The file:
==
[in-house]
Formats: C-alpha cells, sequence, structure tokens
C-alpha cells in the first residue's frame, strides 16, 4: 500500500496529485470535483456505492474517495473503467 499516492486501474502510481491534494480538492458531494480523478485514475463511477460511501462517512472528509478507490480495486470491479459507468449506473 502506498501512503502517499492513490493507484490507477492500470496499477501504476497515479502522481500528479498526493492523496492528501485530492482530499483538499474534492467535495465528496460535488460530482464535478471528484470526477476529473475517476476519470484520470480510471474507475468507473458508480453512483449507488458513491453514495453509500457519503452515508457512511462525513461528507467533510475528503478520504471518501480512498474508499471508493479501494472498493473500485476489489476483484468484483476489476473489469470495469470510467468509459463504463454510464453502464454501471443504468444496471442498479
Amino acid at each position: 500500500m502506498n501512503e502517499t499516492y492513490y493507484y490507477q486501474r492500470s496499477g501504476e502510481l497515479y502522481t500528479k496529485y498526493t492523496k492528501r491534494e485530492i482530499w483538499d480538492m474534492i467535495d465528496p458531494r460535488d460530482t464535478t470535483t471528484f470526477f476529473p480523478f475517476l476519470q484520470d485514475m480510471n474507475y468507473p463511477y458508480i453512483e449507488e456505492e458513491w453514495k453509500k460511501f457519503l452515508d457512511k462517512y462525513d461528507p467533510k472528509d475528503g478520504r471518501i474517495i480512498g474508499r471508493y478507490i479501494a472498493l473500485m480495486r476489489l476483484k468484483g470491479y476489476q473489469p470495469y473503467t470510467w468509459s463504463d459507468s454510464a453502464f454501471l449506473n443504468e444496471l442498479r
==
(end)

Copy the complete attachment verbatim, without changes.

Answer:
[in-house]
Formats: C-alpha cells, sequence, structure tokens
C-alpha cells in the first residue's frame, strides 16, 4: 500500500496529485470535483456505492474517495473503467 499516492486501474502510481491534494480538492458531494480523478485514475463511477460511501462517512472528509478507490480495486470491479459507468449506473 502506498501512503502517499492513490493507484490507477492500470496499477501504476497515479502522481500528479498526493492523496492528501485530492482530499483538499474534492467535495465528496460535488460530482464535478471528484470526477476529473475517476476519470484520470480510471474507475468507473458508480453512483449507488458513491453514495453509500457519503452515508457512511462525513461528507467533510475528503478520504471518501480512498474508499471508493479501494472498493473500485476489489476483484468484483476489476473489469470495469470510467468509459463504463454510464453502464454501471443504468444496471442498479
Amino acid at each position: 500500500m502506498n501512503e502517499t499516492y492513490y493507484y490507477q486501474r492500470s496499477g501504476e502510481l497515479y502522481t500528479k496529485y498526493t492523496k492528501r491534494e485530492i482530499w483538499d480538492m474534492i467535495d465528496p458531494r460535488d460530482t464535478t470535483t471528484f470526477f476529473p480523478f475517476l476519470q484520470d485514475m480510471n474507475y468507473p463511477y458508480i453512483e449507488e456505492e458513491w453514495k453509500k460511501f457519503l452515508d457512511k462517512y462525513d461528507p467533510k472528509d475528503g478520504r471518501i474517495i480512498g474508499r471508493y478507490i479501494a472498493l473500485m480495486r476489489l476483484k468484483g470491479y476489476q473489469p470495469y473503467t470510467w468509459s463504463d459507468s454510464a453502464f454501471l449506473n443504468e444496471l442498479r